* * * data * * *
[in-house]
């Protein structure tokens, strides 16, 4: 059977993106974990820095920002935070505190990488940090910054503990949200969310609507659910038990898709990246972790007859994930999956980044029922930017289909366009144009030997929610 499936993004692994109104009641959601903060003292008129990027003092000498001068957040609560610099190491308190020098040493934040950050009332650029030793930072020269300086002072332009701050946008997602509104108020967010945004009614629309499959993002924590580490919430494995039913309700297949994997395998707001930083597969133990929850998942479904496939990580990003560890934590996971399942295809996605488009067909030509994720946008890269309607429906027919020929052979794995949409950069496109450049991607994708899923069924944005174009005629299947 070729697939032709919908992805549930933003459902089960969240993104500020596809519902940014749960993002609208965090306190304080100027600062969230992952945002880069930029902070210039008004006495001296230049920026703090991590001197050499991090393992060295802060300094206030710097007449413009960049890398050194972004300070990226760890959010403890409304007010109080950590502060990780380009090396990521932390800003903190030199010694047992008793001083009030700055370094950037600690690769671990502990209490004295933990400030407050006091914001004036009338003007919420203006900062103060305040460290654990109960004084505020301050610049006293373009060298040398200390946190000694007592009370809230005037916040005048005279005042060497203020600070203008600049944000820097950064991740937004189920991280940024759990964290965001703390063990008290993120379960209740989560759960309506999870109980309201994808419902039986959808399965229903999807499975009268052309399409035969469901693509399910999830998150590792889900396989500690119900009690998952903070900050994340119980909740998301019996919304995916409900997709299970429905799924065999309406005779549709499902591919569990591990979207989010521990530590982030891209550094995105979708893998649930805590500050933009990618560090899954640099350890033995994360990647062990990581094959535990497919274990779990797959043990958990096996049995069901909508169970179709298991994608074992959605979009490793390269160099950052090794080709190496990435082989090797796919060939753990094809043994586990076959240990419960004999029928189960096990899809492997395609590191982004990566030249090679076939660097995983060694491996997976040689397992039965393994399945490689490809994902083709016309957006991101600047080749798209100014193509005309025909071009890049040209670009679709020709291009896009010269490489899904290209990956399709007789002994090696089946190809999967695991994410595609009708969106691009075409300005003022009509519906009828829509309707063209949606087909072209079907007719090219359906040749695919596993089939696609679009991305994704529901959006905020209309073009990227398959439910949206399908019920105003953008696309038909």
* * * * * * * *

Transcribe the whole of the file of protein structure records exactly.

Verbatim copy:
[in-house]
């Protein structure tokens, strides 16, 4: 059977993106974990820095920002935070505190990488940090910054503990949200969310609507659910038990898709990246972790007859994930999956980044029922930017289909366009144009030997929610 499936993004692994109104009641959601903060003292008129990027003092000498001068957040609560610099190491308190020098040493934040950050009332650029030793930072020269300086002072332009701050946008997602509104108020967010945004009614629309499959993002924590580490919430494995039913309700297949994997395998707001930083597969133990929850998942479904496939990580990003560890934590996971399942295809996605488009067909030509994720946008890269309607429906027919020929052979794995949409950069496109450049991607994708899923069924944005174009005629299947 070729697939032709919908992805549930933003459902089960969240993104500020596809519902940014749960993002609208965090306190304080100027600062969230992952945002880069930029902070210039008004006495001296230049920026703090991590001197050499991090393992060295802060300094206030710097007449413009960049890398050194972004300070990226760890959010403890409304007010109080950590502060990780380009090396990521932390800003903190030199010694047992008793001083009030700055370094950037600690690769671990502990209490004295933990400030407050006091914001004036009338003007919420203006900062103060305040460290654990109960004084505020301050610049006293373009060298040398200390946190000694007592009370809230005037916040005048005279005042060497203020600070203008600049944000820097950064991740937004189920991280940024759990964290965001703390063990008290993120379960209740989560759960309506999870109980309201994808419902039986959808399965229903999807499975009268052309399409035969469901693509399910999830998150590792889900396989500690119900009690998952903070900050994340119980909740998301019996919304995916409900997709299970429905799924065999309406005779549709499902591919569990591990979207989010521990530590982030891209550094995105979708893998649930805590500050933009990618560090899954640099350890033995994360990647062990990581094959535990497919274990779990797959043990958990096996049995069901909508169970179709298991994608074992959605979009490793390269160099950052090794080709190496990435082989090797796919060939753990094809043994586990076959240990419960004999029928189960096990899809492997395609590191982004990566030249090679076939660097995983060694491996997976040689397992039965393994399945490689490809994902083709016309957006991101600047080749798209100014193509005309025909071009890049040209670009679709020709291009896009010269490489899904290209990956399709007789002994090696089946190809999967695991994410595609009708969106691009075409300005003022009509519906009828829509309707063209949606087909072209079907007719090219359906040749695919596993089939696609679009991305994704529901959006905020209309073009990227398959439910949206399908019920105003953008696309038909």